Does Obama’s story on race match up with what the rest of America thinks about race? It’s worth looking at the new Pew report. Below are a few excerpts from Obama’s commencement speech at Howard, annotated with data points from the Pew survey that either support or deflate the president’s racial accounting. From this we can get a sense of what many black graduates can actually expect, compared to their white counterparts, as they enter post-university life.

Obama: “Since the year I graduated, the poverty rate is down. Americans with college degrees, that rate is up.”  

Pew: It’s true that poverty rates have improved for African Americans since the mid-1970s. However, African Americans experience poverty today at more than twice the rate that white Americans do. Meanwhile, the racial gap in income has widened: White median household income was $71,300 in 2014 compared to $43,300 for black households. That 2014 black median household income is less than what the white median household income was in 1967, when it was $44,700. Meaning black families are just now bringing home what white families were earning the year before Martin Luther King was killed.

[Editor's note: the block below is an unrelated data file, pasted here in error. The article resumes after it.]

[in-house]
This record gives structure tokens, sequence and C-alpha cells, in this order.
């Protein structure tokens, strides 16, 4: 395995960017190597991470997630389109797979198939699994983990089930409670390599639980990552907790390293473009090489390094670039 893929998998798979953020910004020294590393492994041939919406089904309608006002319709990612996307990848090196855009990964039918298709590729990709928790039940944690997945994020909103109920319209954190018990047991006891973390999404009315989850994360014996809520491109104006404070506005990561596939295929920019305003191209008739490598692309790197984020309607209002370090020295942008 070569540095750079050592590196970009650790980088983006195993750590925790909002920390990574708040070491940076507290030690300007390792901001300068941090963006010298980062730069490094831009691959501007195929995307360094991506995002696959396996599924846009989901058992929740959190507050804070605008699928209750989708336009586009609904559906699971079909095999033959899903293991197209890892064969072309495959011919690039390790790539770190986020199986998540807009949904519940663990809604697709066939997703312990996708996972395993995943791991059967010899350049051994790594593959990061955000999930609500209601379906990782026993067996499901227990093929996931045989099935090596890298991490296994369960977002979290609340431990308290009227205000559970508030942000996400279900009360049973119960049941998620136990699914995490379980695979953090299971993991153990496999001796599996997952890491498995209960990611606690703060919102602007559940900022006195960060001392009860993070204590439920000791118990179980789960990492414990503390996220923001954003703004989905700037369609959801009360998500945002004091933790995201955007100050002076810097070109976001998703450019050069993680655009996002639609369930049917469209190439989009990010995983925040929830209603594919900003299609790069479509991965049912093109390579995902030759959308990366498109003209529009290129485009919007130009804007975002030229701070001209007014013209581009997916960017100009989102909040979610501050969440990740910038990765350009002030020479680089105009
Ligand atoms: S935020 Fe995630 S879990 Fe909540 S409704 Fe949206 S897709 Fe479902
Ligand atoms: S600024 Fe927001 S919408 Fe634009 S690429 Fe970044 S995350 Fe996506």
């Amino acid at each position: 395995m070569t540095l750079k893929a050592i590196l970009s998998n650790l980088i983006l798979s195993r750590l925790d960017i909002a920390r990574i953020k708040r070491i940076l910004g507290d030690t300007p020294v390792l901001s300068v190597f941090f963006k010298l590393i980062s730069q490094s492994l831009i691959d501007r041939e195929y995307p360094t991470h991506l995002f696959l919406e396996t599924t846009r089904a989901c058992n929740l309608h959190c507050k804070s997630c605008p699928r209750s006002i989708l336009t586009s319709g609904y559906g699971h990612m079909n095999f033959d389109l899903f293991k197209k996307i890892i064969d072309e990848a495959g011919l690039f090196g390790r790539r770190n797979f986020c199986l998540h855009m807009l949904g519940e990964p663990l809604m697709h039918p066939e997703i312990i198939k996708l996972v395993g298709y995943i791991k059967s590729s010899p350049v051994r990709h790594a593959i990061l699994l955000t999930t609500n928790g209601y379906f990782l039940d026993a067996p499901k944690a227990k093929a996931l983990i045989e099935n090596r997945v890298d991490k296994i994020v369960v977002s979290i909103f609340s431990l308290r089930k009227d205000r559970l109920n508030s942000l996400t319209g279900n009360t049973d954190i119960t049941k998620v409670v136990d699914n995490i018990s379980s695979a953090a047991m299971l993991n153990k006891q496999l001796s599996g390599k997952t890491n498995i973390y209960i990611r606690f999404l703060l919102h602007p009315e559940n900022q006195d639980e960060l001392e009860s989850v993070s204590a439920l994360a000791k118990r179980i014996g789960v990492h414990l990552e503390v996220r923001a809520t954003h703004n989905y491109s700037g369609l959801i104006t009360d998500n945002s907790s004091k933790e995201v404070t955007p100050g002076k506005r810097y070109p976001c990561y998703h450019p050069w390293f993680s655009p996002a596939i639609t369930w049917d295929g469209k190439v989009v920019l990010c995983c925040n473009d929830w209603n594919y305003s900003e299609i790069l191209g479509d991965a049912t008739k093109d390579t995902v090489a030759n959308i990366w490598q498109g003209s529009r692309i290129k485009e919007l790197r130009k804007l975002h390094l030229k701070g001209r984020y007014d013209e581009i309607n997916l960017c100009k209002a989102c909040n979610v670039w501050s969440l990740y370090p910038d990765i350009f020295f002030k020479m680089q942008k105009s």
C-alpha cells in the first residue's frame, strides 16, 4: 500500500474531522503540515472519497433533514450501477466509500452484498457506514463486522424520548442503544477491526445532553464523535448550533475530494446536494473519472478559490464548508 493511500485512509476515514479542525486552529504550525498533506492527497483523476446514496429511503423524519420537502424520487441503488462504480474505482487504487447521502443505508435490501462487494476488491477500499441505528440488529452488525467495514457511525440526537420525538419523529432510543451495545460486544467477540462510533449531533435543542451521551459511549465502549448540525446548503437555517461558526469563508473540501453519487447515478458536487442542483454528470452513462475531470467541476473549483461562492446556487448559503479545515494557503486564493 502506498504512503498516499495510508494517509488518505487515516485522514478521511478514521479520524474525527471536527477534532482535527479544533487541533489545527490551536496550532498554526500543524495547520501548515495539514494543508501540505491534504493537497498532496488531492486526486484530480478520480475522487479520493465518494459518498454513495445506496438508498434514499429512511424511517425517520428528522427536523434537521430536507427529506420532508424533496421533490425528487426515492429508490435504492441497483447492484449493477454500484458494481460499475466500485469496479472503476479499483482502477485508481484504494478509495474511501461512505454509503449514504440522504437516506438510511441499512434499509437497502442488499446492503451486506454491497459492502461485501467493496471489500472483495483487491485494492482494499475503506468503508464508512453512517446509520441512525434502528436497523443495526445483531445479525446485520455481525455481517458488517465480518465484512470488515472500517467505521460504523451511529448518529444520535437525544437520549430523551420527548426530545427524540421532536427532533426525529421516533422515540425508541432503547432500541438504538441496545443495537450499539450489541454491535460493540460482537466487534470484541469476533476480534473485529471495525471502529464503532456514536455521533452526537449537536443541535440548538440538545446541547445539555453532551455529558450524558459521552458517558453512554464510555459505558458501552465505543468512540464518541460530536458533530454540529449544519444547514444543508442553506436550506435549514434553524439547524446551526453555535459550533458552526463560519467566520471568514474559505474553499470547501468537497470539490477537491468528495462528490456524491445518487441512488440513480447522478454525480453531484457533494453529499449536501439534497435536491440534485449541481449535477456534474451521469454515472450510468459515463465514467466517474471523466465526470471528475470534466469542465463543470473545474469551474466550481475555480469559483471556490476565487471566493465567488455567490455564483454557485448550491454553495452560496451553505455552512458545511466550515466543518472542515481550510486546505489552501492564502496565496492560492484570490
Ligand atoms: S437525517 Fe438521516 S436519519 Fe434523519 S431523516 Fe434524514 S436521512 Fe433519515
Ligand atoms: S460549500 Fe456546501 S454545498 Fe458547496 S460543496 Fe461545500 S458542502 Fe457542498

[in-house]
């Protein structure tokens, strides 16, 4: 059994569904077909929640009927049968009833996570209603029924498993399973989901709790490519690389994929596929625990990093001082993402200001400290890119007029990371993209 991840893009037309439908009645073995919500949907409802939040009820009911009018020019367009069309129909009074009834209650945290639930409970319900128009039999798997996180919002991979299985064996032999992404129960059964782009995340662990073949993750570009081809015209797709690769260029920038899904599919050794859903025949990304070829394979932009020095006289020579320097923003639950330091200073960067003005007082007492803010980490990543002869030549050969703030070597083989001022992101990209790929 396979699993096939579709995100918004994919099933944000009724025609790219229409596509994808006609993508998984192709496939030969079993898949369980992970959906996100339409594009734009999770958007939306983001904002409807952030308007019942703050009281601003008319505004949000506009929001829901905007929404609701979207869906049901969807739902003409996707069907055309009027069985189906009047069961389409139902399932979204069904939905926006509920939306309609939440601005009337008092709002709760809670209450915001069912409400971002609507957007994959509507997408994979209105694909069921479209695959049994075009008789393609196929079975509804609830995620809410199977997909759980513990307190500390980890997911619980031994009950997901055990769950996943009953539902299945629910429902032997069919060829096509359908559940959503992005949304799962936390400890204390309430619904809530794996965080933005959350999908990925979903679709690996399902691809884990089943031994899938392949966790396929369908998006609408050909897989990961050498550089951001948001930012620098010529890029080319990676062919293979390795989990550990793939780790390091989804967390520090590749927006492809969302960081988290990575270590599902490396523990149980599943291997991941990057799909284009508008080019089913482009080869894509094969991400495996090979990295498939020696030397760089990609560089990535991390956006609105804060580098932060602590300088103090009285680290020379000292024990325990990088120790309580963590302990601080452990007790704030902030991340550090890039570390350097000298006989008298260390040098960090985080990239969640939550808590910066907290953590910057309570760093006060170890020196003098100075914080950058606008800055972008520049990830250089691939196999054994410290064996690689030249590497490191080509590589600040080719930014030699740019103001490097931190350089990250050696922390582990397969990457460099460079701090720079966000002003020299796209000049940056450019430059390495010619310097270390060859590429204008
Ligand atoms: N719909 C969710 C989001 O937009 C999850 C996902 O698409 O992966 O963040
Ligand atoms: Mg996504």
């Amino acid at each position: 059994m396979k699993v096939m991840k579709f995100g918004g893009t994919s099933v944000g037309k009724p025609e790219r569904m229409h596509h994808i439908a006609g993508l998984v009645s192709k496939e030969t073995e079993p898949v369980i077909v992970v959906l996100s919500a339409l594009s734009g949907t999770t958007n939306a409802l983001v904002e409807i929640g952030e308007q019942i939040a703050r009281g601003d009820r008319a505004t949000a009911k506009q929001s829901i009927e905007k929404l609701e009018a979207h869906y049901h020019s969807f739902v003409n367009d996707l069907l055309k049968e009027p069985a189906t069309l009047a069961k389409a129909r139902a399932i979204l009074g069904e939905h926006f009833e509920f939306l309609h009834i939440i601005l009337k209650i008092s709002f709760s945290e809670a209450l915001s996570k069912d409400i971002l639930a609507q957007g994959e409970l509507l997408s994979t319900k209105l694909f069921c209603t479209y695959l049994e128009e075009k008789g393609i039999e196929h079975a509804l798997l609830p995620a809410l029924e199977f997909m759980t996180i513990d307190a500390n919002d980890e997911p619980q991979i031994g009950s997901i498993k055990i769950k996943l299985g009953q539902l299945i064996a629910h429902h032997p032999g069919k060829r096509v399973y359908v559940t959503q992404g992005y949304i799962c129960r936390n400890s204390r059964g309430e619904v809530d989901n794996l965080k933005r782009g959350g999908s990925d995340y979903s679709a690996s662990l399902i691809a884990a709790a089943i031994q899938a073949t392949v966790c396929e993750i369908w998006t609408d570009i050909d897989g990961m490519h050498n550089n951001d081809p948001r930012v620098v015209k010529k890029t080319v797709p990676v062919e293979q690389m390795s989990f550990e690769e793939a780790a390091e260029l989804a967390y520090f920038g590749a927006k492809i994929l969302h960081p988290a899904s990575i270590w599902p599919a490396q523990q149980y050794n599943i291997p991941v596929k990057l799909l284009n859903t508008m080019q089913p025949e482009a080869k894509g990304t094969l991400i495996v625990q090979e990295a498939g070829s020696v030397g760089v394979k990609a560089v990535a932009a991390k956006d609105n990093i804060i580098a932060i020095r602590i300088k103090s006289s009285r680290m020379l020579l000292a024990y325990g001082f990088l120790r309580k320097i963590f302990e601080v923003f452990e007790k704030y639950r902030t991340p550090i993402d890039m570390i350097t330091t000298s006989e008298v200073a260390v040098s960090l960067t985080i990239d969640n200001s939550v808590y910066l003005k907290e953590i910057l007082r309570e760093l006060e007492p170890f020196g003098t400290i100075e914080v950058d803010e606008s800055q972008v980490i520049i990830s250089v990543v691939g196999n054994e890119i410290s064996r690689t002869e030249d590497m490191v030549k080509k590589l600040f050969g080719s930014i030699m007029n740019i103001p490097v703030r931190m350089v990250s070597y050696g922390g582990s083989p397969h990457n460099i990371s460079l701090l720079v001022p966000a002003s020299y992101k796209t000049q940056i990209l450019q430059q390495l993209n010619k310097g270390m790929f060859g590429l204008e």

Obama: “In 1983, I was part of fewer than 10 percent of African Americans who graduated with a bachelor’s degree. Today, you’re part of the more than 20 percent who will.”  

Pew: Obama would’ve been better off citing high-school graduation stats, where the racial gap has almost evaporated. Meanwhile, the Howard grads will be entering communities where far fewer of their black colleagues will have degrees than their white colleagues: 36 percent of whites over the age of 25 have bachelor’s degrees compared with 23 percent of African Americans.

Obama: “And more than half of blacks say we’re better off than our parents were at our age—and that our kids will be better off, too.”

Pew: The racial wealth gap is even worse than the income gap, with whites’ financial net worth per household over 13 times higher than that of black households. And this wealth gap is not new, despite Obama’s Pollyanna-ish economic perspective: This gap has in fact widened over the years, with the average net worth for a black household in 2014 coming in even lower than what it was for African Americans in 1983.

This means that black people are actually doing worse than many of their parents did.

Obama: “And stay with me now: Race relations are better since I graduated. That’s the truth.”